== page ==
Ideal weather for fall color ahead

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GRAND RAPIDS, Mich. (WOOD) — So much of our color displays each year are dependent on the week-by-week weather. So far, September has been ideal for a brilliant display to unfold across West Michigan.

WHY DO LEAVES CHANGE

Leaves change every year, primarily due to the shortening days. Daylight shrinks from 13 hours and 9 minutes on Sept. 1 to only 9 hours and 16 minutes by Nov. 30. Less sunlight means leaves have less time to photosynthesize and are no longer beneficial to the tree. As the tree prepares itself for winter, it decides to lose it’s leaves that no longer are photosynthesizing.

Once this happens, a beautiful transformation occurs as the green fades from the leaves and is replaced with gorgeous orange, golden yellows, dusty browns and vibrant reds.

WHAT MAKES FOR THE BEST FALL DISPLAYS

The best color shows are dependent on several factors. Most of them are hard to predict, but the summer leading up to the big event can tell scientists some things about how the show will go.

Both extreme drought and extreme moisture are both bad for exceptional foliage. Extreme drought usually leads to leaves that transition too fast. Leaf drop is much faster on drought years, too. This can make color shows seem patchy, as leaves that transition early can’t seem to hang on for leaves that transition a week or two later.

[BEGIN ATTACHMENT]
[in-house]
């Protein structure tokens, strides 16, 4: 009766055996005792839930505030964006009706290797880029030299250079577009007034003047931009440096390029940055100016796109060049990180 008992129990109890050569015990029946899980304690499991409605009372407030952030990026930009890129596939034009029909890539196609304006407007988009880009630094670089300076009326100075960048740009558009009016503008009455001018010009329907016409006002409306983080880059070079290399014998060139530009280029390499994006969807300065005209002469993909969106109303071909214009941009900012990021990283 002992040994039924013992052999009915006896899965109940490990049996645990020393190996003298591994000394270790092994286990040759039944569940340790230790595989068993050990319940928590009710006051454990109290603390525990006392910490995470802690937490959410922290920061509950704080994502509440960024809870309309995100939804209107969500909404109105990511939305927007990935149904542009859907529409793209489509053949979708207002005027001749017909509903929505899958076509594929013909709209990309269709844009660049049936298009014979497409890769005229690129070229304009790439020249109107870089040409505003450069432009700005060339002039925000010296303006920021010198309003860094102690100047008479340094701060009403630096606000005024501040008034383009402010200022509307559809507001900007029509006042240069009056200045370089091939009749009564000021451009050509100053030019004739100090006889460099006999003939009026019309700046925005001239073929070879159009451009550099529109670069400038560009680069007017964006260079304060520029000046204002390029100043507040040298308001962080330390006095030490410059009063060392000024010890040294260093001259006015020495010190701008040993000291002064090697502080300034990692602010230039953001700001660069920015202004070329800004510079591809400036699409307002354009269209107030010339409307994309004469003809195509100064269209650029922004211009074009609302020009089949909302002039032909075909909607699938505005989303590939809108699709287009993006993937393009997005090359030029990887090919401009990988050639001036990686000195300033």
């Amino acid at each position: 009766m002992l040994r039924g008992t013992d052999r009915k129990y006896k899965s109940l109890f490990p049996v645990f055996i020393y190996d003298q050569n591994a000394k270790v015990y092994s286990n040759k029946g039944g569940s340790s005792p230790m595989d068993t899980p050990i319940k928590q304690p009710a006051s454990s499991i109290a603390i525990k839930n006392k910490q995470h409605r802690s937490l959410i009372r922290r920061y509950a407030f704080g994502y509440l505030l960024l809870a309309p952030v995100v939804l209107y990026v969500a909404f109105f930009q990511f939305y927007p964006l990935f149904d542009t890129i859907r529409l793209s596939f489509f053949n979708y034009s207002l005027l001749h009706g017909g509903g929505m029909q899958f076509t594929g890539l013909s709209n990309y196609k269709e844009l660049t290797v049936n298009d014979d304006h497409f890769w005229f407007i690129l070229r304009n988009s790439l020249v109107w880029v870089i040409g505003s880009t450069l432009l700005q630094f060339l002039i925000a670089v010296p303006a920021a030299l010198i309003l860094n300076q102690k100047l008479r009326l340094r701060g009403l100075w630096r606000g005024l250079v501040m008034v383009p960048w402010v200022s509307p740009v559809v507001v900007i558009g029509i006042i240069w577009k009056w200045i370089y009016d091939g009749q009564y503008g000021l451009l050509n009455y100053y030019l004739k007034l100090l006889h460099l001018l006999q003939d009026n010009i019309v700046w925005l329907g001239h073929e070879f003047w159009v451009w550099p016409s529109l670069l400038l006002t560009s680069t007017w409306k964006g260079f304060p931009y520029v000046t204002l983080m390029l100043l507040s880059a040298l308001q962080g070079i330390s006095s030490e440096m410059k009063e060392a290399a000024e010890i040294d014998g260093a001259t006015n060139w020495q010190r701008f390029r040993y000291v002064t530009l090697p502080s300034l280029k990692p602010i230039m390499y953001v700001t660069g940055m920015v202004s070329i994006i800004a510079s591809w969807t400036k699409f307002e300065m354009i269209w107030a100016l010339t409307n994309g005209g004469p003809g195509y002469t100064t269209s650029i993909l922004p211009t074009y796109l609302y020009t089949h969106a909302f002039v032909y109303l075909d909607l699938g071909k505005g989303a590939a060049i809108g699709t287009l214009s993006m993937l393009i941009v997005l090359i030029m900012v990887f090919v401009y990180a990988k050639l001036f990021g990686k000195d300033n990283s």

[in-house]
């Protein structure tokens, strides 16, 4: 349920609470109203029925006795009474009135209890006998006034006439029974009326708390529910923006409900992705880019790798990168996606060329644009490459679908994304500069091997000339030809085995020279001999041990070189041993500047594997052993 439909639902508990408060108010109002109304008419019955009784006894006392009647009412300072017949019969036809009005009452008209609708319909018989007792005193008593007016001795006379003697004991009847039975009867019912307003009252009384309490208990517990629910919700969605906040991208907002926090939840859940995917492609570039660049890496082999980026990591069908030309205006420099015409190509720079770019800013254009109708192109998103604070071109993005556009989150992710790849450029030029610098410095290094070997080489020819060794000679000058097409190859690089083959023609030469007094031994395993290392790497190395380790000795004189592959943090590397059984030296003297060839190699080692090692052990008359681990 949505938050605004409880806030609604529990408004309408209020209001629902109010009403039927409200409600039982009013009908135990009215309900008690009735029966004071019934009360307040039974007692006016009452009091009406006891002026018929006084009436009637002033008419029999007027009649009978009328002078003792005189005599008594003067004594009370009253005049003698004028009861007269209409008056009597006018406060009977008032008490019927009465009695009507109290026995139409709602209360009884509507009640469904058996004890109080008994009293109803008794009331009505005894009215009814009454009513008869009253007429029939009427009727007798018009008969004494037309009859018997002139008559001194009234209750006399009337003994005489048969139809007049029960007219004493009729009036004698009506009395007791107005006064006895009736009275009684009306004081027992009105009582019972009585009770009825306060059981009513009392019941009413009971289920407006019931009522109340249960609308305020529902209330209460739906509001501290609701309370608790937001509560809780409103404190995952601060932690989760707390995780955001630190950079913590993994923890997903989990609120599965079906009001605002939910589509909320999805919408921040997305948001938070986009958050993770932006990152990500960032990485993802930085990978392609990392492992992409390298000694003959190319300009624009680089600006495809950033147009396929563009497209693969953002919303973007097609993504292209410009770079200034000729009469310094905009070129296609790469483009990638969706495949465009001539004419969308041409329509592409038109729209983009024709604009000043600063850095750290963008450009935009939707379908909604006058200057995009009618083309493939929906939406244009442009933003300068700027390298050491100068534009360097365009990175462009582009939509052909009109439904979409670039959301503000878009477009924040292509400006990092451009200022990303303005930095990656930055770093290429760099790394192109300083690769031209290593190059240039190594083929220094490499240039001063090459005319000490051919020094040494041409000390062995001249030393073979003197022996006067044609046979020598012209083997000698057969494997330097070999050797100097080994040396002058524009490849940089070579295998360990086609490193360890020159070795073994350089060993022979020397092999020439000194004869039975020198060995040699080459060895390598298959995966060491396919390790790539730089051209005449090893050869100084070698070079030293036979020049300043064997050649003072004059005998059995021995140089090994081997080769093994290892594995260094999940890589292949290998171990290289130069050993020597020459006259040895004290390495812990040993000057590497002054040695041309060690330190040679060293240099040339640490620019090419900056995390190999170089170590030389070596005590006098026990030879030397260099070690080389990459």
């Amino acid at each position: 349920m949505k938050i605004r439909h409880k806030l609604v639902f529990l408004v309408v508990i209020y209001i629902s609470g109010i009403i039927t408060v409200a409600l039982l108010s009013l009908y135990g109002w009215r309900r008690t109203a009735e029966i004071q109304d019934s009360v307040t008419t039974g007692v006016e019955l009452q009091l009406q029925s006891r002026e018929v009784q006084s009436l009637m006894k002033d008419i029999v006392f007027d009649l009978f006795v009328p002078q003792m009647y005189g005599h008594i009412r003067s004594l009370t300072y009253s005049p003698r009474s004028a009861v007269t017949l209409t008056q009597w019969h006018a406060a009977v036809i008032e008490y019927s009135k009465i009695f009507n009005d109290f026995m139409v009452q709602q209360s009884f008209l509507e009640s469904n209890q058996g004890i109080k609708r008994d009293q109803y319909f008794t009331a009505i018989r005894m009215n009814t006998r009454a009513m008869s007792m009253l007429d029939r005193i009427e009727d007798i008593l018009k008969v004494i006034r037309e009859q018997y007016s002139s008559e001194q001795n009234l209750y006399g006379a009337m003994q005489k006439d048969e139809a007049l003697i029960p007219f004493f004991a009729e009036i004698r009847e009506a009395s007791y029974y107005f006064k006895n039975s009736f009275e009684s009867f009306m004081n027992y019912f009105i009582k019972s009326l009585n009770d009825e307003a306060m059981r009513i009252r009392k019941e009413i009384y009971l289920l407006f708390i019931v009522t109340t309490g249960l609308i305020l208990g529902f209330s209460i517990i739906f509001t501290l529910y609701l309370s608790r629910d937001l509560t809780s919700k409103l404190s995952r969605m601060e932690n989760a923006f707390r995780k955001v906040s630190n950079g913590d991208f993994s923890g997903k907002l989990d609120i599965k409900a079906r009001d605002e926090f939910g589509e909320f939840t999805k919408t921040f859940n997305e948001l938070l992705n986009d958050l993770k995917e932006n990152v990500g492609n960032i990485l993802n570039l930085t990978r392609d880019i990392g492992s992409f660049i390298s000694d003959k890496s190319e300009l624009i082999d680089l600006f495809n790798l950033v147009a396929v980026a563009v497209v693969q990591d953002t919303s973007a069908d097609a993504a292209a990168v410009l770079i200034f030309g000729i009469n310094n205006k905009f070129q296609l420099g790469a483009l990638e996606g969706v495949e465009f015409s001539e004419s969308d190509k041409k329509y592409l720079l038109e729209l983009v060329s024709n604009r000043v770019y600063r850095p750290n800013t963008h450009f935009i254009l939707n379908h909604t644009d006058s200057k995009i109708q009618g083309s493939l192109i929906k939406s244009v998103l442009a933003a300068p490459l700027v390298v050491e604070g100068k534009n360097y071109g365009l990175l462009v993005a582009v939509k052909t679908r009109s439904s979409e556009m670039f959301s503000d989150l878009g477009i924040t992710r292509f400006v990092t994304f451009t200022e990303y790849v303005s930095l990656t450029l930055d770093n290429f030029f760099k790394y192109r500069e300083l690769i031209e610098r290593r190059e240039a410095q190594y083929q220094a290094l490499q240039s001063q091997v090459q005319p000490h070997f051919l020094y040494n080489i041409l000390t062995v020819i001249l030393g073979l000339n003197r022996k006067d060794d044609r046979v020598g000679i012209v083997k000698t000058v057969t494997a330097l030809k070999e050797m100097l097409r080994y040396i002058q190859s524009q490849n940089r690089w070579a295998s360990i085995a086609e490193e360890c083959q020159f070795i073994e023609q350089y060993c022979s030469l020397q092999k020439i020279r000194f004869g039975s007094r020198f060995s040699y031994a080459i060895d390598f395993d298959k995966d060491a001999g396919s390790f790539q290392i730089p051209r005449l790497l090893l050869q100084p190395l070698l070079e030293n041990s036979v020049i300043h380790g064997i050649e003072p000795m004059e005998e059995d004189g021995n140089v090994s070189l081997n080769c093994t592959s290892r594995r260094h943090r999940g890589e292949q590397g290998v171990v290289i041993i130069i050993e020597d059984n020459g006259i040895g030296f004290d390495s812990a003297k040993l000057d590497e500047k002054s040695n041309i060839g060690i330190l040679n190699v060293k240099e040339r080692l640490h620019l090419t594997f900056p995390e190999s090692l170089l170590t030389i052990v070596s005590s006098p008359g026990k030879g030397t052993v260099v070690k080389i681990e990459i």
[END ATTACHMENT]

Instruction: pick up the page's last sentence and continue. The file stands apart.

Extreme moisture can have the opposite effect. Years where the precipitation amounts are much higher than usual, especially in the summer before, leaves can be very slow to transition and to drop. This can lead to a lot of half-turned leaves and displays that are pushed much later into the year than they should be. A late-turning year also means trees are more susceptible to being hit with a hard freeze before they can transition to vibrant colors, meaning leaves go from kind-of-green to brown and dead late in the year.

Quite a bit of the fall display can be linked back to the week-by-week weather through the fall. Daily highs, daily lows and rain all have a big impact on how our trees will transform.

WHAT CAN WE EXPECT FOR 2020

So far this season is off to a fantastic start. Warm, sunny days and cool crisp nights have taken over. Temperatures have leaned a little cooler than average since the start of September, allowing trees to begin to embrace fall.

In addition to this, there are dry conditions across much of West Michigan. This should allow our leaves to transition much faster than last year when the color show was significantly delayed due to a much wetter than average year.

Moderate drought in portions of Ottawa and Kent counties could accelerate leaf transition and drop. Most trees in these areas are showing spotty color, mostly due to the stress of drought.

The frost advisories and freeze warnings that were issued this week in West Michigan are expected to help coax color along. The freeze did not appear to be strong enough to kill any leaves, according to experts.

Right now, it looks like fall colors are a little delayed up north, likely due to the fact that northern Michigan has seen more rain this year than southwest and lower Michigan.

The stretch of weather ahead is ideal for leaves across the entire Mitten to make the switch to fall. Be on the lookout! Send any breathtaking shots to ReportIt@woodtv.com.

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